I don’t think it’s my intent for Middle Passages to morph into a food blog, but today we need to talk about corn chowder--specifically the one I made for last Wednesday’s dinner over which I am still salivating even though we got two meals out of it.
I promise that it’s finished, but if you recall, last Wednesday I celebrated my birthday. The air hung full of grey clouds, heavy and humid and both my husband and my daughter were working. In fact, Tim commutes to a next door state and with all-day meetings scheduled, we could anticipate a late arrival home. Bless my two buddies though, they planned ahead and by Tuesday evening, nine-inch Devil’s Food layers from a mix baked by Tim cooled on the counter; the middle shelf of the fridge hosted chocolate ganache for frosting that Meghann had prepared. No complaints.
In our house we celebrate birthdays with a special dinner—at a restaurant when they occur on weekends, with take-out during the week, or occasionally over a favorite dish prepared by yours truly. Last week, Tim’s schedule combined with our fiscal belt-tightening meant that neither take-out nor go-out appeared on the evening’s menu. As a result, early in the morning, I opened the fridge to determine what simple supper I could create from inexpensive leftovers.
With the cool air blasting, I eyeballed a thawed chicken breast soaking in its own pink juices with a niggling worry. On a fifty-first birthday during which you happen to be in reinvention mode, a refrigerator-clearing supper has potential to trigger a mild depression. In an immediate transition, I contemplating how lovely it would be if we had left-over corn-on-the cob in the fridge that I could turn into a chowder. There could be no birthday gift as sensorial or rewarding as eating my way back to childhood, and corn chowder, that bastion of New England cheap eats, has comforting roots snaking all the way back to the dinner table of my youth. Alas, there was no corn in our fridge. The idea of it however, teased me through most of the morning until the arrival of a special-delivery breakthrough thought: “If I’m making my own birthday dinner, I’m choosing the menu too.”
Off I went to the store. For you gourmets, by all means be purists and use just-picked corn if you need to, but I cheated. After discovering a package of frozen corn in our freezer, it was less expensive to buy additional creamed corn then the number of fresh ears required. Generally when I make corn chowder I wing it. Wednesday’s creation arrived after tweeking this Epicurious suggestion--my edited and calorie-enhanced version resides below. Happily I grew up in the whole milk era, so although arguably richer, my results came pretty darn close to the way Mom used to serve it.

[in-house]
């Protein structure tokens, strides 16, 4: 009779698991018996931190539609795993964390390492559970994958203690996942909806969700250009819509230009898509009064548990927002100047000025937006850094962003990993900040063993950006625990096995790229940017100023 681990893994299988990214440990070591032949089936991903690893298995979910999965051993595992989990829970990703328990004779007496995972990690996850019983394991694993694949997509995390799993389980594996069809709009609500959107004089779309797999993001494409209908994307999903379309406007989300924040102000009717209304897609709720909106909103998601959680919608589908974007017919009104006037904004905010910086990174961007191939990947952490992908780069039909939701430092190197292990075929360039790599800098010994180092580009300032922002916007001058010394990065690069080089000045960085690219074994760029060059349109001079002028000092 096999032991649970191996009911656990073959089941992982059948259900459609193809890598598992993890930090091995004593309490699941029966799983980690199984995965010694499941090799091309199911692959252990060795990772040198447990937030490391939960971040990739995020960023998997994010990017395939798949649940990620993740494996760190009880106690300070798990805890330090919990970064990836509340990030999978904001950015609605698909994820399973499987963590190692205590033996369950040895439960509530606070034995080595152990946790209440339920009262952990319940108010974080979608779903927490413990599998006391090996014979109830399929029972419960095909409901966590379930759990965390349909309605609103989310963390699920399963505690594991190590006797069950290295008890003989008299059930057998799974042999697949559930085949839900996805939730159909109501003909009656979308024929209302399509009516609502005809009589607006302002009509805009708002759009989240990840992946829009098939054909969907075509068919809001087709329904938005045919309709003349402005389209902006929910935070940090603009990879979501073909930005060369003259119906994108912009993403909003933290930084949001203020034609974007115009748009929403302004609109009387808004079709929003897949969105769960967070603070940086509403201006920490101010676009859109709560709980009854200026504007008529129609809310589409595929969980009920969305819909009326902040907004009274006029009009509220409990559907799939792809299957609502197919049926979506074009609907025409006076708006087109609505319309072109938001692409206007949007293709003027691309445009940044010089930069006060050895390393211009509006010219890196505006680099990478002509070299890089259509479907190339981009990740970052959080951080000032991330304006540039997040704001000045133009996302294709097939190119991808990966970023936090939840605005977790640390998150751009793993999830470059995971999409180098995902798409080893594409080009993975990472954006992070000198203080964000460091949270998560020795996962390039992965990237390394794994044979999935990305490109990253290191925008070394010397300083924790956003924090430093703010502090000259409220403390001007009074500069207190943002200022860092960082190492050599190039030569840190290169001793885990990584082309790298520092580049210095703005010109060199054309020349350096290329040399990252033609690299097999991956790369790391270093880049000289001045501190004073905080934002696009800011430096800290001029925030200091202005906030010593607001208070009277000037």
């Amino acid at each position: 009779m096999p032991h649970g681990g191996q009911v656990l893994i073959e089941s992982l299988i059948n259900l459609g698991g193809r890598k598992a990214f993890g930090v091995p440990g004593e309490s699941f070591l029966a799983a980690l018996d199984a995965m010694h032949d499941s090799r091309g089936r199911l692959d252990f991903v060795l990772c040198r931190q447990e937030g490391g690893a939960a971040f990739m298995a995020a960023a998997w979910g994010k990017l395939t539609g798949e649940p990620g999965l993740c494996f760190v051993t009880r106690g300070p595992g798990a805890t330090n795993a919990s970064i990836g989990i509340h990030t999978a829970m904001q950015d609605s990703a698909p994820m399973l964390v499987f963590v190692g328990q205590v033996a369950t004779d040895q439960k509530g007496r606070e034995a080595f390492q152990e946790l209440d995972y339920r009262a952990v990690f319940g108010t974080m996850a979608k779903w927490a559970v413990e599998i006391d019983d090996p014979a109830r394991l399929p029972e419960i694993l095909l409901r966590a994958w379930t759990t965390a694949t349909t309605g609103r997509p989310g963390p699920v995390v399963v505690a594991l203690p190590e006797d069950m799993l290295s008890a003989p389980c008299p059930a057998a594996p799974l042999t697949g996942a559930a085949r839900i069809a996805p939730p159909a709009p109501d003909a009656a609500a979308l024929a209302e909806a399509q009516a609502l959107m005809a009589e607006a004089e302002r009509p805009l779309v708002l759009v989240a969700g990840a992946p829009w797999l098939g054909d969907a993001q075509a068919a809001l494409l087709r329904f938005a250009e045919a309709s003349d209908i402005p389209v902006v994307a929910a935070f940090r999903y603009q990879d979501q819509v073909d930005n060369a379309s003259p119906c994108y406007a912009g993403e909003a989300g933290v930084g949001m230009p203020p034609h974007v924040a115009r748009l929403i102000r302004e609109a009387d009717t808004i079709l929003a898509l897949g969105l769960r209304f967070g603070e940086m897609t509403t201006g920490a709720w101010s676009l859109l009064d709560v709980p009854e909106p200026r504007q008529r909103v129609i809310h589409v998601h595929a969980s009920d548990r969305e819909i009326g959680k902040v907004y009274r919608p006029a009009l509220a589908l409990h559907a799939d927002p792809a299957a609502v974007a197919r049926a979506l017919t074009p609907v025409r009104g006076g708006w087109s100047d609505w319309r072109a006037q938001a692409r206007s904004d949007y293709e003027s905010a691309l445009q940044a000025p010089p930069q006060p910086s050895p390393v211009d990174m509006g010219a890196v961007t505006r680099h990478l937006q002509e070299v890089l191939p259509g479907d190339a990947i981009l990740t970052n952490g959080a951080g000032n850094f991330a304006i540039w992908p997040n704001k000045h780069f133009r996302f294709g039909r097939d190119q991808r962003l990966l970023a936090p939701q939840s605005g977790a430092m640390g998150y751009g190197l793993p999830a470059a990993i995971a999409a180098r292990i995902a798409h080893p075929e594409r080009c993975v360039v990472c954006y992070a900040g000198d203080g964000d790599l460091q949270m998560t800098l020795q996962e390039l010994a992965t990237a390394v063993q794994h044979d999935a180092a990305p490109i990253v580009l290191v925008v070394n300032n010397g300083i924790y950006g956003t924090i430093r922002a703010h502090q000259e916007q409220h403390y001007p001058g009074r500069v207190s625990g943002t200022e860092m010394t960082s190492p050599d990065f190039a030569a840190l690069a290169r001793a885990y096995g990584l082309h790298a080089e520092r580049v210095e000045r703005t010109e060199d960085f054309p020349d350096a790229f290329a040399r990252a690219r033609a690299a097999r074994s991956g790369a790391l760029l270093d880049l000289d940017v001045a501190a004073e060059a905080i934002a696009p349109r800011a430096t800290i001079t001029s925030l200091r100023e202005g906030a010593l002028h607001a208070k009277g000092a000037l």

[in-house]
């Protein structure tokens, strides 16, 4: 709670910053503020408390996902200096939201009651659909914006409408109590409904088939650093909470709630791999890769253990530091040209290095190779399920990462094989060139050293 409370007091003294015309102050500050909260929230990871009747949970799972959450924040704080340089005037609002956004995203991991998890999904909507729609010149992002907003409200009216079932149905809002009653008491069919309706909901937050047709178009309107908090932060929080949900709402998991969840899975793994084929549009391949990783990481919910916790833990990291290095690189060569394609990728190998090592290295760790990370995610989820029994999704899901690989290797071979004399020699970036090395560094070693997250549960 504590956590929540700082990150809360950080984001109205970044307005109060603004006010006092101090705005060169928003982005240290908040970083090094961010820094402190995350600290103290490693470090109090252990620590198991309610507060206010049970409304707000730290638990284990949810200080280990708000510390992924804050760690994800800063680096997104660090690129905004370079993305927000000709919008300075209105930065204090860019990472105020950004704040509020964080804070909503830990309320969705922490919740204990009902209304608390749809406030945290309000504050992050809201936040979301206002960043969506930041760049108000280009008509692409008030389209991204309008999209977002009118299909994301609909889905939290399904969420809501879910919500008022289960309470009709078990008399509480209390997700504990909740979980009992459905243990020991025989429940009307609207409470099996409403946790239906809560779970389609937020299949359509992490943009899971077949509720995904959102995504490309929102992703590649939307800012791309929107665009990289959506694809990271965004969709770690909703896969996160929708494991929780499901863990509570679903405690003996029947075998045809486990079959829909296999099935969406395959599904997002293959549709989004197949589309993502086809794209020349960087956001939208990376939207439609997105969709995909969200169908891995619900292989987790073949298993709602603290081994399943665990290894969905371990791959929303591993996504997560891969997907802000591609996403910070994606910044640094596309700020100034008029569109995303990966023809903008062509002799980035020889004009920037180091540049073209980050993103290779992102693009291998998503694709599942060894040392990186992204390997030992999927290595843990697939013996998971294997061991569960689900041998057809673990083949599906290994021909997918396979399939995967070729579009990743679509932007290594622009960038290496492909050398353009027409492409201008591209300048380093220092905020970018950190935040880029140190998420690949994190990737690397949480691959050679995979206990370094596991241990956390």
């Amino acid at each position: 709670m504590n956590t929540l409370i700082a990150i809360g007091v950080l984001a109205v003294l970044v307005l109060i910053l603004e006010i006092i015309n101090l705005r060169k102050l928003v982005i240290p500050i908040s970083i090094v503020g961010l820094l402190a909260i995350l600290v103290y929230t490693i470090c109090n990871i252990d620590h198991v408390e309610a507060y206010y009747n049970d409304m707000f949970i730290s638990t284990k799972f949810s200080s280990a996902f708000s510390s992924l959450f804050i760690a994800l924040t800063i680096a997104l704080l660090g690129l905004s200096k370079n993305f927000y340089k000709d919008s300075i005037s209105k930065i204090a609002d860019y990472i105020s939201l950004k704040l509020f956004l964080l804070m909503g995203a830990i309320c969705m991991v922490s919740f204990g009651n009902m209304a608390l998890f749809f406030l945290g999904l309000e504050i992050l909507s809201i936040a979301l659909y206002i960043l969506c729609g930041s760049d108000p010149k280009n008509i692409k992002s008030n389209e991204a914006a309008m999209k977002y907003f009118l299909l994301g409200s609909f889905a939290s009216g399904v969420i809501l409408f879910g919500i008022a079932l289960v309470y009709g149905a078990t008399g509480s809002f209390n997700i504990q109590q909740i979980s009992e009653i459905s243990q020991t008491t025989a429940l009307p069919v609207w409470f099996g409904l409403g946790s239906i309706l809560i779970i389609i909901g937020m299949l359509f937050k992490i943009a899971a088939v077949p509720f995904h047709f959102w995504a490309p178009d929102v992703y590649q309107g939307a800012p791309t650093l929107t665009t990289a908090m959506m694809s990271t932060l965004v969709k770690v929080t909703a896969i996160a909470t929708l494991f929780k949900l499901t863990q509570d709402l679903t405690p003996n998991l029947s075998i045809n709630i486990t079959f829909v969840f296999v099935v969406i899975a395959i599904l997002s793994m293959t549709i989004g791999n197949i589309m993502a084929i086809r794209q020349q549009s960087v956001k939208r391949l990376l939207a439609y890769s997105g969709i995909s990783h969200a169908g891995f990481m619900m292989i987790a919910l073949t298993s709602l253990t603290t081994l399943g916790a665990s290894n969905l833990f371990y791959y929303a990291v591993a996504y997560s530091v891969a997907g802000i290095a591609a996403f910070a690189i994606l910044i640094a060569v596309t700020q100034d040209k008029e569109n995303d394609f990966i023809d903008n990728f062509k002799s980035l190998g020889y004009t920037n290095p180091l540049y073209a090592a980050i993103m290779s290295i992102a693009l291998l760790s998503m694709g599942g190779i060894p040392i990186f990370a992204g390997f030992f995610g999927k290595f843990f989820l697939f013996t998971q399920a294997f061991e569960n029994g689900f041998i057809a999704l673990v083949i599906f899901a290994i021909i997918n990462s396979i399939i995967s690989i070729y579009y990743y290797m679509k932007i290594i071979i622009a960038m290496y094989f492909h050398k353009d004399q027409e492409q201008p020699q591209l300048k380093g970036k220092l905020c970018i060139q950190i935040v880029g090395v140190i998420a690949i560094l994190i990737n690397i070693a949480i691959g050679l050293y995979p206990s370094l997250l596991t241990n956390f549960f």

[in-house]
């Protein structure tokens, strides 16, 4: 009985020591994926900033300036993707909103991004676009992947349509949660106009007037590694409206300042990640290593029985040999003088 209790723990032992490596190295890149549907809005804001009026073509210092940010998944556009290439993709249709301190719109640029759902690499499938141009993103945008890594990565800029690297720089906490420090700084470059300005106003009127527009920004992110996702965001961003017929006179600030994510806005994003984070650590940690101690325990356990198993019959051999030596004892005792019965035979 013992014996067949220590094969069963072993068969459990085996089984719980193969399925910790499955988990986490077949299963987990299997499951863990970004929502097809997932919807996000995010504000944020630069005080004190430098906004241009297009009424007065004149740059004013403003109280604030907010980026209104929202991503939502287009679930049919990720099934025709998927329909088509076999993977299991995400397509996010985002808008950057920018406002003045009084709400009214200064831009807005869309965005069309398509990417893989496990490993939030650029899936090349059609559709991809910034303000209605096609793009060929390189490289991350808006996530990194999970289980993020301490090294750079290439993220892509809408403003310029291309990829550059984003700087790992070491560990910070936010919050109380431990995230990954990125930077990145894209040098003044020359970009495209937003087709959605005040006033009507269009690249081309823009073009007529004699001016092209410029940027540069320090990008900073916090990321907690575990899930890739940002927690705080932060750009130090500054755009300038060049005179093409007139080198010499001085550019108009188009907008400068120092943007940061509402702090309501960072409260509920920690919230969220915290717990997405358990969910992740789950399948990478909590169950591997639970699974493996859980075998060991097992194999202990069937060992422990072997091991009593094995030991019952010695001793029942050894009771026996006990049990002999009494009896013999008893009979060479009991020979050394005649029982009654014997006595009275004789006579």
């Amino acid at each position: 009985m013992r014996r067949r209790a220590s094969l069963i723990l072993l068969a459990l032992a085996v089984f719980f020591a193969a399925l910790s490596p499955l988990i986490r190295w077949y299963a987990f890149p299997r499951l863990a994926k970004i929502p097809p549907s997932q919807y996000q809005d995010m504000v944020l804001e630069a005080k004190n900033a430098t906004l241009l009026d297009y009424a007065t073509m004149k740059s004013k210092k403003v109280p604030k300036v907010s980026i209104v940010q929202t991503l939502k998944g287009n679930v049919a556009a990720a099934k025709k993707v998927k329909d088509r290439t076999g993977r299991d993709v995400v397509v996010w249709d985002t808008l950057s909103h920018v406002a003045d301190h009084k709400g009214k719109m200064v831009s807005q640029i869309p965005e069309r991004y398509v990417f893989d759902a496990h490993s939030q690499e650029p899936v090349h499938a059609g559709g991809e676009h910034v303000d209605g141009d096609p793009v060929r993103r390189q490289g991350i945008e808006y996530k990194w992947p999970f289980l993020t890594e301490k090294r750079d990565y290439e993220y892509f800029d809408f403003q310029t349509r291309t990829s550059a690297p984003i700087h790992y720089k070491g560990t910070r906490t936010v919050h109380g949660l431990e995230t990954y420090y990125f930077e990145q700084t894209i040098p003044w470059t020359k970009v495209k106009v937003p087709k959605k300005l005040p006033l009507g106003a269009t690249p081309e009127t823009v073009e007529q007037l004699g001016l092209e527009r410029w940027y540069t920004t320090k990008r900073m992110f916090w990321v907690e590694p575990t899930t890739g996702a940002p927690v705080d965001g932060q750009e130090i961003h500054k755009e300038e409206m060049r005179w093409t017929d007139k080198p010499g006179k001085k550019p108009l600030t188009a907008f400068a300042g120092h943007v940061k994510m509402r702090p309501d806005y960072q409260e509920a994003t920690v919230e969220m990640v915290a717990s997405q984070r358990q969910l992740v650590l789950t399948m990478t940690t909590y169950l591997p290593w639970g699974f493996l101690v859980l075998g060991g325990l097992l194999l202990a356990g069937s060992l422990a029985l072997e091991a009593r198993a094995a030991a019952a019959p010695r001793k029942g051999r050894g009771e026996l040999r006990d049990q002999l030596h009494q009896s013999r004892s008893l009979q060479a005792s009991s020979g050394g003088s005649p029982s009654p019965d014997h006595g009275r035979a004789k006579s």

Warning: this is all about starch and fat, dairy and solace--to get a few additional food groups in I suggest you pair it with a salad. It was my birthday though; I served it with Baked Stuffed Clams (see below).
Happy Birthday Corn Chowder
• 1/2 pound (about 8 slices) bacon, coarsely chopped
• 1 6-ounce russet potato, peeled, cut into 1/2-inch pieces
• 1 cup chopped onion
• 3/4 cup chopped celery
• 2 small bay leaves
• 2 cups half and half
• 1 10-ounce package frozen corn kernels
• 2 14 3/4-ounce can creamed corn
• 1 14 3/4-ounce can low-salt chicken broth
• 1/2 cup chopped celery leaves
• 1/8 teaspoon cayenne pepper
Sauté bacon in heavy large pot over medium-high heat until crisp and brown. Using slotted spoon, transfer bacon to paper towels to drain. Pour off all but 2 tablespoons drippings from pot. Add potato, onion, celery, and bay leaves to pot. Sauté over medium-high heat until vegetables begin to soften, about 5 minutes. Add half and half, frozen corn kernels, creamed corn, and chicken broth and bring to boil. Reduce heat to medium-low. Cover and simmer chowder until potato is tender, about 15 minutes. Add celery leaves, 1/8 teaspoon cayenne, and bacon. Simmer chowder uncovered until flavors blend, about 5 minutes. Season with salt and pepper.
* (My family doesn’t like whole clams, so I buy chopped clams and mix them with the veggies, flavored bread crumbs to taste, and a little olive oil before stuffing the reserved shells.)